Fresh Start-The Past Cannot Be Allowed To Police The Present: Jamie Bryson

Fresh Start- The past cannot be allowed to police the present. 



The Fresh Start agreement provides a unique opportunity for genuine transformation initiatives. The opportunity is there for loyalism to create positive pathways in order to bring previously disengaged communities or organisations into the realm

of purely democratic activism, undertaken in the spirit of lawfulness. 


It is a chance for current loyalism to leave future loyalism on a sound footing; equipped to fight effectively on a lawful community, civic and political battlefield. It is also a chance to provide care and help for those suffering from mental health or other issues as a result of the conflict.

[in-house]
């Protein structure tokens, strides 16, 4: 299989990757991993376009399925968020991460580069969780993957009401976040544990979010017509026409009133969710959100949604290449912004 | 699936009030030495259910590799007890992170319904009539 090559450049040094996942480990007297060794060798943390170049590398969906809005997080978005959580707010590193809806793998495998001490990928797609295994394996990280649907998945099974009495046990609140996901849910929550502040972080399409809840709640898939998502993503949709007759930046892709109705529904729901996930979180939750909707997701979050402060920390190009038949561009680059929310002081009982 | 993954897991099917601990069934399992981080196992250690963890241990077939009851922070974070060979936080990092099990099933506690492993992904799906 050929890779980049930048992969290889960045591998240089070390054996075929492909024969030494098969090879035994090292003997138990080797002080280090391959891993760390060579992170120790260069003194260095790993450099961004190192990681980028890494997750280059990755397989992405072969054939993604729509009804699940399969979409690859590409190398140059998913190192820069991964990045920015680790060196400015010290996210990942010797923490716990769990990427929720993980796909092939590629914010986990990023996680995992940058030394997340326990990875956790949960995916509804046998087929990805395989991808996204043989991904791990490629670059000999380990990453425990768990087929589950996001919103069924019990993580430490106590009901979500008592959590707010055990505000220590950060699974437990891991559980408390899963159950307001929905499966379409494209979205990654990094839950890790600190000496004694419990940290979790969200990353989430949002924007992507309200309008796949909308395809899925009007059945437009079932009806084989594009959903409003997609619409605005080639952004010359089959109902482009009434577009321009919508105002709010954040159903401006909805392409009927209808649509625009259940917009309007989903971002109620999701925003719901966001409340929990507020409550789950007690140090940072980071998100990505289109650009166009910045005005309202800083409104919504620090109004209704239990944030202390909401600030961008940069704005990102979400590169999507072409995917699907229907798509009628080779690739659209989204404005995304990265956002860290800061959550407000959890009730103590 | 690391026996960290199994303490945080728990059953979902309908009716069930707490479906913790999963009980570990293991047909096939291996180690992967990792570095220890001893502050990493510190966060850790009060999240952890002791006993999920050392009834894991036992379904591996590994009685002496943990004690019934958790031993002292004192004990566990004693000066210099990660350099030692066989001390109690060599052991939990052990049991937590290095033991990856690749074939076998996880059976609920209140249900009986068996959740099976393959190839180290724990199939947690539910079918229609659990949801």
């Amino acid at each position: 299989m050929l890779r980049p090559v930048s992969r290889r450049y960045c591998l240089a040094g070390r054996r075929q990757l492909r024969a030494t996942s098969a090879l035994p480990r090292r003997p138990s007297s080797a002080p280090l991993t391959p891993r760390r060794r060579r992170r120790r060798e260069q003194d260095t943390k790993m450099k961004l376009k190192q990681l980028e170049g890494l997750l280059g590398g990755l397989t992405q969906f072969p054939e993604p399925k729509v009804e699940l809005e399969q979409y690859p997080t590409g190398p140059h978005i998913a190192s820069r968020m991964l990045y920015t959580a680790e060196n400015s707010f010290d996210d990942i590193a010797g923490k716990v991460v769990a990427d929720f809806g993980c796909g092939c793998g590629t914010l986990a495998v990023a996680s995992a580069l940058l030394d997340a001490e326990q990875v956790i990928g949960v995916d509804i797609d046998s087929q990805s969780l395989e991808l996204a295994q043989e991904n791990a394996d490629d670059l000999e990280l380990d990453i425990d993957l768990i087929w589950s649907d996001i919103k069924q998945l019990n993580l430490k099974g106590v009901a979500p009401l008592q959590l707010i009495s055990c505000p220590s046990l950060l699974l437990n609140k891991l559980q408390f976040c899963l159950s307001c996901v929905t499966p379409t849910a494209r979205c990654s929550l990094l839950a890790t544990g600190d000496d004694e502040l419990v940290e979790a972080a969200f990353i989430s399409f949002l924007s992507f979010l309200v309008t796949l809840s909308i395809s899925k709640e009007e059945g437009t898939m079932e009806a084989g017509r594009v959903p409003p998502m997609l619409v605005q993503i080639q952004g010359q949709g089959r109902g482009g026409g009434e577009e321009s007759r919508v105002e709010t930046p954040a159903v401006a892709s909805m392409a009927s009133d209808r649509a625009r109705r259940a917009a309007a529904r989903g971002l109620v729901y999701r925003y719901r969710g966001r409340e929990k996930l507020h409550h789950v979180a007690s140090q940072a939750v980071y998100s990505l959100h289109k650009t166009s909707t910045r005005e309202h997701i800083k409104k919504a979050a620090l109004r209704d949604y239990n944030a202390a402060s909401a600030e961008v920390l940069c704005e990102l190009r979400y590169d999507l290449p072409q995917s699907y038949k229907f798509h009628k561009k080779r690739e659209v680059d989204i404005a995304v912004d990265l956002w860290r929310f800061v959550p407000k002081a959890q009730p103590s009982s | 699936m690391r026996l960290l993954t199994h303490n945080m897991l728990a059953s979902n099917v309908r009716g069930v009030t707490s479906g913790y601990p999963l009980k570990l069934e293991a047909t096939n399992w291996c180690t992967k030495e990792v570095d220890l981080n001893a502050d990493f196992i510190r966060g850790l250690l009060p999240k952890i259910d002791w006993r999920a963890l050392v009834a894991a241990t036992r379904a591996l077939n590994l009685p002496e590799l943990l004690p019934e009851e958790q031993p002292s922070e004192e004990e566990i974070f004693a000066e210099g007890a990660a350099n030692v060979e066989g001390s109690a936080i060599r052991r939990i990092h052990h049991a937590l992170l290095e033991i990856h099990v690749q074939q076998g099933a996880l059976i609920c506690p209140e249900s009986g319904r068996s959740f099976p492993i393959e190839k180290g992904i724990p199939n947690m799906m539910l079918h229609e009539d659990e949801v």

This positive work should not, as has often been the case, be viewed by loyalism as simply an opportunity to access money. Endless funding streams may benefit a select few gatekeepers, but it does nothing to build the capacity of the grassroots.  


Many have watched in despair as initiatives- such as the Social Investment Fund- are used as little more than a slush fund, benefitting a select few community organisations- hand picked without any transparent bidding process- and providing no tangible benefits for the most disengaged sections of the community.